oxygen can then be combusted together in gas turbine to generate electricity during times of peak
demand. Hydrogen can be stored in metal complexes in the form of hydrides as previously
mentioned. Although, metals have the ability to store a lot of hydrogen, they are pretty bulky and
heavy to handle or transport. However, power plants are stationary hence the storage of 52
hydrogen in the form of metal hydrides is preferable over gas, compressed gas and liquid storage, as
metal hydrides have higher energy density. The advantage of metal hydrides is that they also have
the ability to function as chemical heat pumps as mentioned earlier, i.e. the metal hydride heating
and cooling systems operate similar to conventional solid sorption systems. The metal complexes
are also cheap to obtain. The combine benefits of chemical sorption and combustion of hydrogen
should increase the overall efficiency and reliability of these power plants.

Manufacturing industries
Industries generally produce a lot of waste heat. Certain industries such as steel and glass
production do not have infrastructure to distribute its waste process heat for district heating. It does
not have the economies of scale and in direction competition with energy industries, hence making
it difficult for non-energy industries to make a profitable investment in district heating
infrastructures. A good alternative will be to upgrade its waste process heat to be return into their
processes again. The exothermic hydrogenation of ketone and/or aldehyde to alcohol at high
temperature serves as a mechanism for heat upgrade. Regeneration occurs when alcohol is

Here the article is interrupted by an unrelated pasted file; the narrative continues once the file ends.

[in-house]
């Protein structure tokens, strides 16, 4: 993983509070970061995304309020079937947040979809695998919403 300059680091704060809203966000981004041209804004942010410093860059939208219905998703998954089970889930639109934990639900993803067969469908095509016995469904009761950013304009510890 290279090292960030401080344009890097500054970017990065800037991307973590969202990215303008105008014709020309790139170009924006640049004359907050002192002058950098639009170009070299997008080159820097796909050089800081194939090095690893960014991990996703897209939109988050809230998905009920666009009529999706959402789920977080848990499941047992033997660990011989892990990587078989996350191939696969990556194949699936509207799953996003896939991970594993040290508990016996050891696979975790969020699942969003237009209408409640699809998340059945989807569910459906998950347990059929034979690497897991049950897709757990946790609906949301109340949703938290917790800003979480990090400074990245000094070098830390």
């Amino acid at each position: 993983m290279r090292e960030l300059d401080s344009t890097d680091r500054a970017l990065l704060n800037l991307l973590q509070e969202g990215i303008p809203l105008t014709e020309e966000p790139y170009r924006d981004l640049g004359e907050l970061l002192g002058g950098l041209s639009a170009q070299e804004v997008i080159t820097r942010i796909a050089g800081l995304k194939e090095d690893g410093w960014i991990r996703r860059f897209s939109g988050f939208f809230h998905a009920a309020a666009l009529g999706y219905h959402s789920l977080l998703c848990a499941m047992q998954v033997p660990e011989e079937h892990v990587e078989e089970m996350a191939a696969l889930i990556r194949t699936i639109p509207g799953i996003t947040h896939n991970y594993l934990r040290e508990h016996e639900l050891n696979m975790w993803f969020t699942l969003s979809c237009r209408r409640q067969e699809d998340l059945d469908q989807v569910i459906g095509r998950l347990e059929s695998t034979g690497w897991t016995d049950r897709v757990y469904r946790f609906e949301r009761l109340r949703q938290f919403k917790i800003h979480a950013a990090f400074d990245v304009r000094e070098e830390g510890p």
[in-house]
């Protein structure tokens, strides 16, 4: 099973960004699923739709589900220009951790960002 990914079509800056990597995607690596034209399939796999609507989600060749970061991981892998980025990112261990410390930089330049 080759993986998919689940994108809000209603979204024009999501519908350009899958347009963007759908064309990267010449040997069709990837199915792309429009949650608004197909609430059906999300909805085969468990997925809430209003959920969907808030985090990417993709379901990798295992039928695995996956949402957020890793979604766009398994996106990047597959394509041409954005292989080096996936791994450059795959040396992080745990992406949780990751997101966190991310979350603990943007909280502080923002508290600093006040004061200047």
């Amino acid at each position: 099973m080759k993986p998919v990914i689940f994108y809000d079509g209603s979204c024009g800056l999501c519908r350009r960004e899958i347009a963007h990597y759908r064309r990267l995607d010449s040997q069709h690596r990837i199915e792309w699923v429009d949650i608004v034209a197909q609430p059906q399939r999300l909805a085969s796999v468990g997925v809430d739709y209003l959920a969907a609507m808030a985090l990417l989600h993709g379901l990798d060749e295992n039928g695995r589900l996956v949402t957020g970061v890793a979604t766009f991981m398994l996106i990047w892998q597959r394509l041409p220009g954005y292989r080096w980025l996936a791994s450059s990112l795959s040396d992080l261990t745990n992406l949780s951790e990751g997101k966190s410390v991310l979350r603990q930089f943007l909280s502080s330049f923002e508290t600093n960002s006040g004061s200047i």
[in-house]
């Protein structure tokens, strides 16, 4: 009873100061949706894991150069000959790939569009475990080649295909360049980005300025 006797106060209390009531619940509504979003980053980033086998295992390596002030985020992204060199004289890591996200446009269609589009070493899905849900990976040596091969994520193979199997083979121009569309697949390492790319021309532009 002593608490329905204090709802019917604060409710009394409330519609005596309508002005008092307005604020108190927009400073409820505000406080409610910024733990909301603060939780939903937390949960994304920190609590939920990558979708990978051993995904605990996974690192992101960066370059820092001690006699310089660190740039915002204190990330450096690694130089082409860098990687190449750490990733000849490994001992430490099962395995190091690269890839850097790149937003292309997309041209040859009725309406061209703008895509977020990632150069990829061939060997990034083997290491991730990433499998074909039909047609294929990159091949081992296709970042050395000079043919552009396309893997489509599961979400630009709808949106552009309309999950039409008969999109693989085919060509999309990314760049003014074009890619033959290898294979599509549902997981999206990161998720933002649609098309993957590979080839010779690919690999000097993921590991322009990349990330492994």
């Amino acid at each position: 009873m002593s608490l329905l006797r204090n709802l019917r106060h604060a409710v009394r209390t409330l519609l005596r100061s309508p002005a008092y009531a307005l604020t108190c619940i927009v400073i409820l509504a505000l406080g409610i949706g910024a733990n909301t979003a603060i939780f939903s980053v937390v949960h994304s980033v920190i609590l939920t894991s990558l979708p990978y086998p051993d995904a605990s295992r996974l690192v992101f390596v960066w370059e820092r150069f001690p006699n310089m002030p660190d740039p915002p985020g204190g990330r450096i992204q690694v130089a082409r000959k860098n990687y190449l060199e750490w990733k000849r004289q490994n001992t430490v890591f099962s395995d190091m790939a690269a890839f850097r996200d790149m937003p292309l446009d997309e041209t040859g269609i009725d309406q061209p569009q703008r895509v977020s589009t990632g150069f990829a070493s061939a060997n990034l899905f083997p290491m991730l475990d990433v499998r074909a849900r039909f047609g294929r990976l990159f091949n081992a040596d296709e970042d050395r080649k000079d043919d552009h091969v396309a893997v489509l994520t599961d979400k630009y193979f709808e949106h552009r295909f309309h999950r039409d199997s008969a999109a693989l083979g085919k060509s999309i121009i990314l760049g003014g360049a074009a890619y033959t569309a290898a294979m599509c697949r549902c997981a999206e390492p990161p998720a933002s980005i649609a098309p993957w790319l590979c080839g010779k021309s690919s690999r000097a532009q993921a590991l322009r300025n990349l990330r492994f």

subjected to lower temperatures where it experiences endothermic dehydrogenation. The medium
can be reused and regenerated without incurring loss. Some authors propose using mechanical heat
pump although Ajah et al, (2008) show that it is not as efficient.

Automobiles
For automobiles, a good solution will be the application of PCM with thermoelectric materials.
Thermoelectric materials need to run at large temperature difference to produce electricity. The
charging up phase occurs when the internal engine is running, where PCM melts as it meets the hot
exhaust gas. The discharging phase occurs when the internal combustion engine is shut off. The
temperature difference between the liquid PCM and lower ambient air drives electricity production.
The electricity produced from waste heat can be used to operate electrical and electronic
equipments within the automobiles instead of using mechanical energy directly from combustion
that was meant for locomotion. A good area of research will be using chemical sorption pumps to
cool down automobiles for comfort of passengers especially in warm countries. The current
chemical heat pumps are too heavy and bulky to be used efficiently and properly as an air

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conditioner. Most automobile air-conditioners run on mechanical vapor compression heat pumps